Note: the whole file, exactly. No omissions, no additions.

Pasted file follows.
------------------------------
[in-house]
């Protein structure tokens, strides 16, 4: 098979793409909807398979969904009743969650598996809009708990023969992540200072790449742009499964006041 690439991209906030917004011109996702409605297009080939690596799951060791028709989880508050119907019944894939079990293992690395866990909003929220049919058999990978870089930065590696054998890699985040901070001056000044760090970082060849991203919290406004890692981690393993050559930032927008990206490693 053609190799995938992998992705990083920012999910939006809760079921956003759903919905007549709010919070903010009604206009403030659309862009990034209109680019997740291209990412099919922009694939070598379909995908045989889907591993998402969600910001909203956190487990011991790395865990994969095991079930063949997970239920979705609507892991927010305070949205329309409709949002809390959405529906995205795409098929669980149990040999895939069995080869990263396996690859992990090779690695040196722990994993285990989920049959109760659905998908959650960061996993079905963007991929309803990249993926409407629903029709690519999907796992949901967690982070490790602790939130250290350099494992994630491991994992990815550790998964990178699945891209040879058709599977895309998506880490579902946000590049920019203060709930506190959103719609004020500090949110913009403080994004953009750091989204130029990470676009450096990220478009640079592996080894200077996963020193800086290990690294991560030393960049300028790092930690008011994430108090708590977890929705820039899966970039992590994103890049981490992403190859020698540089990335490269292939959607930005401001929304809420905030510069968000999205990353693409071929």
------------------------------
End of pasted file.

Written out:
[in-house]
């Protein structure tokens, strides 16, 4: 098979793409909807398979969904009743969650598996809009708990023969992540200072790449742009499964006041 690439991209906030917004011109996702409605297009080939690596799951060791028709989880508050119907019944894939079990293992690395866990909003929220049919058999990978870089930065590696054998890699985040901070001056000044760090970082060849991203919290406004890692981690393993050559930032927008990206490693 053609190799995938992998992705990083920012999910939006809760079921956003759903919905007549709010919070903010009604206009403030659309862009990034209109680019997740291209990412099919922009694939070598379909995908045989889907591993998402969600910001909203956190487990011991790395865990994969095991079930063949997970239920979705609507892991927010305070949205329309409709949002809390959405529906995205795409098929669980149990040999895939069995080869990263396996690859992990090779690695040196722990994993285990989920049959109760659905998908959650960061996993079905963007991929309803990249993926409407629903029709690519999907796992949901967690982070490790602790939130250290350099494992994630491991994992990815550790998964990178699945891209040879058709599977895309998506880490579902946000590049920019203060709930506190959103719609004020500090949110913009403080994004953009750091989204130029990470676009450096990220478009640079592996080894200077996963020193800086290990690294991560030393960049300028790092930690008011994430108090708590977890929705820039899966970039992590994103890049981490992403190859020698540089990335490269292939959607930005401001929304809420905030510069968000999205990353693409071929």